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Allick Back to Work After Offseason of Reflection

by Apr 24, 2024Nebraska Volleyball

Nebraska Cornhusker Bekka Allick (5) shakes her finger after scoring a point against the Illinois Fighting Illini in the first set during the volleyball match on Sunday, November 12, 2023, in Lincoln, Nebraska. Photo by John S. Peterson.
Photo Credit: John S. Peterson

Those who attend Husker volleyball matches at the Devaney Center this fall might notice a change during lineup announcements. No. 5 is Bekka Allick no longer; instead, fans will hear her full name: Rebekah.

She’s already made the change on her social media accounts, and Nebraska has updated its online roster. Allick said she spent time in prayer over the offseason and decided she wanted to go by the name her dad always called her.

“You know what? I’m kind of sick of playing like Miley Cyrus/Hannah Montana, like living this double life,” Allick said. “I was like, ‘I’m just going to go by Rebekah and if it sticks, it sticks. If it doesn’t it doesn’t.”

In addition to her self-reflection and prayer, Allick also had to experience the grind of rehab as a surgery sidelined her for the beach season. Having to stop working out and limiting her movement after the surgery was as big of a mental challenge for the naturally active middle blocker as it was a physical one, but she said the experience bettered her as both an athlete and a person, and she’s glad to be back on the practice court this spring.

“It feels good,” Allick said. “It’s definitely a work in progress trying to get back into volleyball shape and just kind of working through a lot of stuff, just getting back in the system, and also goals I had leaving last season. It’s been good. It’s definitely a grind but it feels good to be back.”

The name change wasn’t the only result of her offseason self-reflection. The forced pause from training also led to a new outlook as Allick begins the second half of her career at Nebraska.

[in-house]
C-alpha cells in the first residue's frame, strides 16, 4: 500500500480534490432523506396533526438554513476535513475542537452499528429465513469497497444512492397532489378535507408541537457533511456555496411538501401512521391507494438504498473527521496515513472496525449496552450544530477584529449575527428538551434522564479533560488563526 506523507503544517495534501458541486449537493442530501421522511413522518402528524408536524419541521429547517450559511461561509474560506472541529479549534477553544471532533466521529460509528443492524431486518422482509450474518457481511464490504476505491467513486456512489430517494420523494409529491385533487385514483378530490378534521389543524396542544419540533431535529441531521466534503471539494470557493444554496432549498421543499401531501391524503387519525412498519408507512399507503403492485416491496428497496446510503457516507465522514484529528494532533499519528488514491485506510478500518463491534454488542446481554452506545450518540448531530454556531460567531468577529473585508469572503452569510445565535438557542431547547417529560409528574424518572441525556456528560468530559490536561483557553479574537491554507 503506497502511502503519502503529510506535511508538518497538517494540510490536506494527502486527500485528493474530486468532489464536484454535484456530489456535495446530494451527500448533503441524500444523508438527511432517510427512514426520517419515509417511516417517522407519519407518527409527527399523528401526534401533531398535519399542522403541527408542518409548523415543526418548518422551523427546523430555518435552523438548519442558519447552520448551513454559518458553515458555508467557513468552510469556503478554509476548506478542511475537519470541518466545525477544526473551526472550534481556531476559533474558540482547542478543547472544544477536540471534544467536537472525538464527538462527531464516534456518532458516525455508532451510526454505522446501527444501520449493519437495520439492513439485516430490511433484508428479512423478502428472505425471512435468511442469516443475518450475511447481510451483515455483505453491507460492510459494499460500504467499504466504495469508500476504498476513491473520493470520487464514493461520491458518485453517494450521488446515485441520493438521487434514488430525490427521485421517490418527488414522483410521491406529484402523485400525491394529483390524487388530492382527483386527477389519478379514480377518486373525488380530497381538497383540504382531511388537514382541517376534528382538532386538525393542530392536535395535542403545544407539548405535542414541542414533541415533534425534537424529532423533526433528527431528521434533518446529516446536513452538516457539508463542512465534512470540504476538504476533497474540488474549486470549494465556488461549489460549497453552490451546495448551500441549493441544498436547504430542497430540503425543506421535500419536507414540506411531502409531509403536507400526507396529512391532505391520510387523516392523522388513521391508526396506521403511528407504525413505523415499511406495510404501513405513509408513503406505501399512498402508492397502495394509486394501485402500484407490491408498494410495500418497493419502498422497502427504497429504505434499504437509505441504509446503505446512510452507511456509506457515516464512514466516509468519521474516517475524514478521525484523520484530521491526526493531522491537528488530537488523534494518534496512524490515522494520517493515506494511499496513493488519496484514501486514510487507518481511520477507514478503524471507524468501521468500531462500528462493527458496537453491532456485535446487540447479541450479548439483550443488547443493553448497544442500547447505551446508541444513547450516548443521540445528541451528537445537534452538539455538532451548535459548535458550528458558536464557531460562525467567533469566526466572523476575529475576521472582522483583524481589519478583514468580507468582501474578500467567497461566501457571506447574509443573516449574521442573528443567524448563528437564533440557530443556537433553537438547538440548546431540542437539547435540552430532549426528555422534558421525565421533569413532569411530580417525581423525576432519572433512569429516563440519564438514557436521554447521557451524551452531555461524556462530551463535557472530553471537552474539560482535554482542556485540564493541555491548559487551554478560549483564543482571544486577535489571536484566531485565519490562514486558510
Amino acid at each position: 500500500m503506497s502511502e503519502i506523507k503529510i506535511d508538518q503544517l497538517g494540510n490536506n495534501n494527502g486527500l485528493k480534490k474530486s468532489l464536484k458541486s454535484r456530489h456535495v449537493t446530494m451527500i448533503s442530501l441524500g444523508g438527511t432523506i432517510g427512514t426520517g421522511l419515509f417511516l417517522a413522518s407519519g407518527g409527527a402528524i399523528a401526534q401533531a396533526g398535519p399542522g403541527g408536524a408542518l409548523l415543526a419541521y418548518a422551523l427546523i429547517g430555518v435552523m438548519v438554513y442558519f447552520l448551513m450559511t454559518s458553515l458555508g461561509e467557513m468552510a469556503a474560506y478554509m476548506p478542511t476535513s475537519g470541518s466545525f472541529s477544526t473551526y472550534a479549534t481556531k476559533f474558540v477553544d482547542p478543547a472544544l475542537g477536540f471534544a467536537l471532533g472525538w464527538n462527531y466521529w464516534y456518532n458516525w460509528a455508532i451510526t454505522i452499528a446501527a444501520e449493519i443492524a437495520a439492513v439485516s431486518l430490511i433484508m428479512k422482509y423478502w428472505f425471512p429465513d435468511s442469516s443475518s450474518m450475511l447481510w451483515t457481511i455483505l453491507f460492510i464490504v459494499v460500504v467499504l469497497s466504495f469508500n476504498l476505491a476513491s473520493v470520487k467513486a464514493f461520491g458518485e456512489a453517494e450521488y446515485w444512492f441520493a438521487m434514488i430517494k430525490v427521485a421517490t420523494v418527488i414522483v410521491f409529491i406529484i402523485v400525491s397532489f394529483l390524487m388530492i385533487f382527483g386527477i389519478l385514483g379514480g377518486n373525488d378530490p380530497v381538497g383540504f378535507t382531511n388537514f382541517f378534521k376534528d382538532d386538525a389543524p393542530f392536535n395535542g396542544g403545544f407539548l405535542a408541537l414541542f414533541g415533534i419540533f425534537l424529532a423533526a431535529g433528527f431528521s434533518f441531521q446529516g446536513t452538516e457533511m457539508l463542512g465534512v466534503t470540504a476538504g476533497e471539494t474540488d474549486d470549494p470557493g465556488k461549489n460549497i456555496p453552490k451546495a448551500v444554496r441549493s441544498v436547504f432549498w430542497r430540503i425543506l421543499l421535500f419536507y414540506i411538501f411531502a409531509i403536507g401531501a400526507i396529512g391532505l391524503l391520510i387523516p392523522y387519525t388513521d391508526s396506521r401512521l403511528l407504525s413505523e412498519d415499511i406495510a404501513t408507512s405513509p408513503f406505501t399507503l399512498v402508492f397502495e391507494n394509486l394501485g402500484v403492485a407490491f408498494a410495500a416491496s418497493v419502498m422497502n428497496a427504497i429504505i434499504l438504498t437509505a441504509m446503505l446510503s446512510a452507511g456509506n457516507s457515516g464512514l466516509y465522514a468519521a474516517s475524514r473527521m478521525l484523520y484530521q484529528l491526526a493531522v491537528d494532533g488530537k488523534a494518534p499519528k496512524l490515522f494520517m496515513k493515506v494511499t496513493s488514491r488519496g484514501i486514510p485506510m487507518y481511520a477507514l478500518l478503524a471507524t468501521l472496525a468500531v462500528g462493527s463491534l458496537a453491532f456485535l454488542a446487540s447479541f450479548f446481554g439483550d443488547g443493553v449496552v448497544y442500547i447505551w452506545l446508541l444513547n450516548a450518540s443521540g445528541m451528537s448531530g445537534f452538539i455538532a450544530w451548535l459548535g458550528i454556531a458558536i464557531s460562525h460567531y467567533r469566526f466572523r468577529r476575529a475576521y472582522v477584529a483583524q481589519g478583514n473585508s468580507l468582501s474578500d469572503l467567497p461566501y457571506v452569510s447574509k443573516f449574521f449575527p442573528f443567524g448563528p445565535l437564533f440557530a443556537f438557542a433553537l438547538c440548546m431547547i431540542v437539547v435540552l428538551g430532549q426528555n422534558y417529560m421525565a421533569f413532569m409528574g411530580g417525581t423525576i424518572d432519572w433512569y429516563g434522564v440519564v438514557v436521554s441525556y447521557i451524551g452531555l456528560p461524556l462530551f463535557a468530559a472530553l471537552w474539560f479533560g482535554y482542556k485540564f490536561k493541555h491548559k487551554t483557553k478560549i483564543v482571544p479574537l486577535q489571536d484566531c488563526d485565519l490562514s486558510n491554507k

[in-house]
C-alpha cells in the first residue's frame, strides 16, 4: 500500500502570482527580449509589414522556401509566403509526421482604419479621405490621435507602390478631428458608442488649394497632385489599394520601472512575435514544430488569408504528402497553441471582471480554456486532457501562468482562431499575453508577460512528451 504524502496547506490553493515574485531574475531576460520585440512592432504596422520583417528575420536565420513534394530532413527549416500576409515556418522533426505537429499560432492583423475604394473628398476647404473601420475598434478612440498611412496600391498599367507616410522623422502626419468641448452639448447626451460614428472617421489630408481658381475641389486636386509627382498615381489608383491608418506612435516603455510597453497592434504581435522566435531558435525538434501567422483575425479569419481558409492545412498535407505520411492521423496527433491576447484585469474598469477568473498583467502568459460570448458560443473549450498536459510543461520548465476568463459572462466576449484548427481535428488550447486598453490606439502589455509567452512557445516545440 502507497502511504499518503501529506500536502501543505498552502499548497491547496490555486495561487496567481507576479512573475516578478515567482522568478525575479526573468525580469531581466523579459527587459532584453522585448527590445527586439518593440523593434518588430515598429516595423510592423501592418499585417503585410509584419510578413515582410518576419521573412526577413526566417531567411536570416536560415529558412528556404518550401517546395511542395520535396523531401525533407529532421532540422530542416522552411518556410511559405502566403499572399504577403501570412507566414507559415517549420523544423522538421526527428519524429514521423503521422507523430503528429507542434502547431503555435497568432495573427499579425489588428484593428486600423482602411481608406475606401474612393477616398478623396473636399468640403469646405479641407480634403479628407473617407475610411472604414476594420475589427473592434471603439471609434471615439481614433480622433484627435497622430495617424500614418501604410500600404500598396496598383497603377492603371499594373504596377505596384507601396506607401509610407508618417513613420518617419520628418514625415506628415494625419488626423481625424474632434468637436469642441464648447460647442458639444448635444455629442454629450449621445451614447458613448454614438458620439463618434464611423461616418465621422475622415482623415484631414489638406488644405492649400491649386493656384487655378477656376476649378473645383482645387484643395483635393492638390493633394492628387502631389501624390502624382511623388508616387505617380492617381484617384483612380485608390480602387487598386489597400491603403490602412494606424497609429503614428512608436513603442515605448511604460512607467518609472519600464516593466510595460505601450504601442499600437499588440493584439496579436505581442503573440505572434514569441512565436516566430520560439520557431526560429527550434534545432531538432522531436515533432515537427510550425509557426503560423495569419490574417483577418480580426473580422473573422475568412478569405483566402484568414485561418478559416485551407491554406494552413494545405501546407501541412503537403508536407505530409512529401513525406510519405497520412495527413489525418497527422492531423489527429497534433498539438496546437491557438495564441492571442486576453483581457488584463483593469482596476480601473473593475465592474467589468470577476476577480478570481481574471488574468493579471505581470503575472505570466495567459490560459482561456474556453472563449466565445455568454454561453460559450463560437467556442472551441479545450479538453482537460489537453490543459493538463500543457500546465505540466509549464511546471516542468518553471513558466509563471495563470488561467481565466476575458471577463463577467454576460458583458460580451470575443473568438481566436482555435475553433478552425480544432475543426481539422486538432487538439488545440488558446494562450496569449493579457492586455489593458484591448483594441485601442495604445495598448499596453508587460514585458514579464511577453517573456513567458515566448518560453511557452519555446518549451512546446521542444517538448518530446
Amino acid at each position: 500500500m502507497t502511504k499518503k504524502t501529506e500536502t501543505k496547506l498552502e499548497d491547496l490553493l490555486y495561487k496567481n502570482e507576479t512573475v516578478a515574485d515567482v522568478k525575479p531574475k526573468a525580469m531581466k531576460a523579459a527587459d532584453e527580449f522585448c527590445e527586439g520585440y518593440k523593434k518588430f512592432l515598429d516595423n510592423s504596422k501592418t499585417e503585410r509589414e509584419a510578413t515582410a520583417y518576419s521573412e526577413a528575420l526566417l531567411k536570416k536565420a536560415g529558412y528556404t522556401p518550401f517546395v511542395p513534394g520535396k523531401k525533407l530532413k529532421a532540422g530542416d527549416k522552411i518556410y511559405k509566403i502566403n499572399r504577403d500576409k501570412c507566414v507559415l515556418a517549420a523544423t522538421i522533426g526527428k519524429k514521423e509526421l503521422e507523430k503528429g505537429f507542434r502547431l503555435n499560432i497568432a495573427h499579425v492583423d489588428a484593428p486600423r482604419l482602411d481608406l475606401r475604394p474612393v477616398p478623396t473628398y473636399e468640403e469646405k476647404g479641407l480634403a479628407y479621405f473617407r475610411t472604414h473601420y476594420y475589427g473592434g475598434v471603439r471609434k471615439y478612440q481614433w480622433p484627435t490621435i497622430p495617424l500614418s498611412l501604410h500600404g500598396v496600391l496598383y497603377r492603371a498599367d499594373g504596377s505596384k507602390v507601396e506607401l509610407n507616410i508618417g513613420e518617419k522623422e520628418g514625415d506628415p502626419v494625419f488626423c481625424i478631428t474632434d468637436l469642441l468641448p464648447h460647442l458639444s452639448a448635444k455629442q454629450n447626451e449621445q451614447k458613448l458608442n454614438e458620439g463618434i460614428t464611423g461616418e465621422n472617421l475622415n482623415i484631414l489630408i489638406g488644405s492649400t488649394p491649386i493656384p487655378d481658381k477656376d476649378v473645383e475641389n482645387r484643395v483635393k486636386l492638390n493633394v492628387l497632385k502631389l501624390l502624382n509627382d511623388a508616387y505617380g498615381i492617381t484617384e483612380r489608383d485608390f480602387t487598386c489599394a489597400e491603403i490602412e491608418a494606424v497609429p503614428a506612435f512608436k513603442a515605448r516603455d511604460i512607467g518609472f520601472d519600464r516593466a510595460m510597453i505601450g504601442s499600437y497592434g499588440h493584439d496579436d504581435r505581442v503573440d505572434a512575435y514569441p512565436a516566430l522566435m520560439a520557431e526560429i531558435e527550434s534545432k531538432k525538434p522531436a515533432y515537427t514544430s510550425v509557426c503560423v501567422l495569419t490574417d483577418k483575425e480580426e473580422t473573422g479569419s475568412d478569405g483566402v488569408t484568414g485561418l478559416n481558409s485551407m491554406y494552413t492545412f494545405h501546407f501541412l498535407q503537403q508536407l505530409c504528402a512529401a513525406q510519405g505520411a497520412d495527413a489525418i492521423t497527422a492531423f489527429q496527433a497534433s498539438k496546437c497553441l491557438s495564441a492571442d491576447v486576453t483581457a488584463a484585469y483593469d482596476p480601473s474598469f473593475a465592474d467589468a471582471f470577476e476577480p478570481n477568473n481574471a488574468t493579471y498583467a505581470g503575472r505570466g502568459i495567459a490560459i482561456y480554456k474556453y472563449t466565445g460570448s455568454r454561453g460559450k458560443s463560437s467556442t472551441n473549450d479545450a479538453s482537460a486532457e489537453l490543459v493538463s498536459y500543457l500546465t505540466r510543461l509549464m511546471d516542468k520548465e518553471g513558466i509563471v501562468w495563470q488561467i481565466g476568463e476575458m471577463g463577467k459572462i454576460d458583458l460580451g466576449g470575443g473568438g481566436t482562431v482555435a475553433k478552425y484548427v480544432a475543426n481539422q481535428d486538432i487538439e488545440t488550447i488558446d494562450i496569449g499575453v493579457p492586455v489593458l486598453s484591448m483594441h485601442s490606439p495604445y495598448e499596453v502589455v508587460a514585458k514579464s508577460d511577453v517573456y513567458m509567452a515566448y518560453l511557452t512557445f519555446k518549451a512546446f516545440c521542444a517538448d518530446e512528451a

“I think it also helped me just realize how much I’m grateful for the opportunity I do have here in Nebraska and that I’m on scholarship and the fact that someone’s paying for my education and I’m able to go and work out and all this is provided for,” Allick said. “There are not a lot of people my age that have the opportunity.”

Another source of gratitude for Allick has been the past year that she’s shared with her older brother, Josiah, who transferred to Nebraska to join Fred Hoiberg’s program for his final season of eligibility. Josiah was a mainstay in the crowd at Rebekah’s matches in the fall, and vice versa for Josiah’s games during the winter.

“I don’t want him to go,” Rebekah said. “He’s always been a great role model. He’s been really good brother. He’s a good friend. And just having someone like that in your corner, especially so accessible, I think is really rare. Usually most people like that in our lives are a phone call away and it can be really hard. So it’s different whenever you actually get to celebrate with them, like be able to hug him after a really big game, or even a really big loss, and just run into him on campus or in the cafeteria. Just to share those little moments, kind of go through the hard stuff, but also celebrate the good stuff, it’s awesome.”

One of those moments was Nebraska’s upset of No. 1 Purdue in basketball. Rebekah was standing with Josiah’s girlfriend court-side when the final buzzer sounded, and not knowing if she’d ever have the opportunity again, she joined in the court storming.